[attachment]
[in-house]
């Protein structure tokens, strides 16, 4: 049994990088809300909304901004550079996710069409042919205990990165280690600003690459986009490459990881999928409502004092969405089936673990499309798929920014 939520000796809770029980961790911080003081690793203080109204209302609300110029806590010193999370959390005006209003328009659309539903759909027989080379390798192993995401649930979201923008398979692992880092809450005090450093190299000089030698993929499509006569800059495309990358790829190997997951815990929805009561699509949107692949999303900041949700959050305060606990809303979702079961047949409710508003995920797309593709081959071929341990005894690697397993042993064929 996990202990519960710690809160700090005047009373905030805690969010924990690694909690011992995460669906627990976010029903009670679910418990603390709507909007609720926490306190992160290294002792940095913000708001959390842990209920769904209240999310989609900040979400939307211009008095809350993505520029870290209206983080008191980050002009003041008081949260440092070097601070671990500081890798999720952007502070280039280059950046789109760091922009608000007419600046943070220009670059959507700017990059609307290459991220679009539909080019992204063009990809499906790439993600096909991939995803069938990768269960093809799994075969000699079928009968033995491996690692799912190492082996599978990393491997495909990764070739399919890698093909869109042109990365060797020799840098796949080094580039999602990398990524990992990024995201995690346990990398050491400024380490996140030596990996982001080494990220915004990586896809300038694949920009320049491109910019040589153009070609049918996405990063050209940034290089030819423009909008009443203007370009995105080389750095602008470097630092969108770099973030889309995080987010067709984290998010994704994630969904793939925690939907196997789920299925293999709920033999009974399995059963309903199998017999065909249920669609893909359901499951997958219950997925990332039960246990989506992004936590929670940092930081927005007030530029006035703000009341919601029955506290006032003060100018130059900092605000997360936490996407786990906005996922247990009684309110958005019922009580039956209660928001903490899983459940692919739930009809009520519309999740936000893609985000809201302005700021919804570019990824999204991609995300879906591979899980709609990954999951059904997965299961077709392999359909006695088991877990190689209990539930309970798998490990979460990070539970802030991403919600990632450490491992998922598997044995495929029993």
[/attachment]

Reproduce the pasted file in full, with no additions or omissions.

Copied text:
[in-house]
């Protein structure tokens, strides 16, 4: 049994990088809300909304901004550079996710069409042919205990990165280690600003690459986009490459990881999928409502004092969405089936673990499309798929920014 939520000796809770029980961790911080003081690793203080109204209302609300110029806590010193999370959390005006209003328009659309539903759909027989080379390798192993995401649930979201923008398979692992880092809450005090450093190299000089030698993929499509006569800059495309990358790829190997997951815990929805009561699509949107692949999303900041949700959050305060606990809303979702079961047949409710508003995920797309593709081959071929341990005894690697397993042993064929 996990202990519960710690809160700090005047009373905030805690969010924990690694909690011992995460669906627990976010029903009670679910418990603390709507909007609720926490306190992160290294002792940095913000708001959390842990209920769904209240999310989609900040979400939307211009008095809350993505520029870290209206983080008191980050002009003041008081949260440092070097601070671990500081890798999720952007502070280039280059950046789109760091922009608000007419600046943070220009670059959507700017990059609307290459991220679009539909080019992204063009990809499906790439993600096909991939995803069938990768269960093809799994075969000699079928009968033995491996690692799912190492082996599978990393491997495909990764070739399919890698093909869109042109990365060797020799840098796949080094580039999602990398990524990992990024995201995690346990990398050491400024380490996140030596990996982001080494990220915004990586896809300038694949920009320049491109910019040589153009070609049918996405990063050209940034290089030819423009909008009443203007370009995105080389750095602008470097630092969108770099973030889309995080987010067709984290998010994704994630969904793939925690939907196997789920299925293999709920033999009974399995059963309903199998017999065909249920669609893909359901499951997958219950997925990332039960246990989506992004936590929670940092930081927005007030530029006035703000009341919601029955506290006032003060100018130059900092605000997360936490996407786990906005996922247990009684309110958005019922009580039956209660928001903490899983459940692919739930009809009520519309999740936000893609985000809201302005700021919804570019990824999204991609995300879906591979899980709609990954999951059904997965299961077709392999359909006695088991877990190689209990539930309970798998490990979460990070539970802030991403919600990632450490491992998922598997044995495929029993």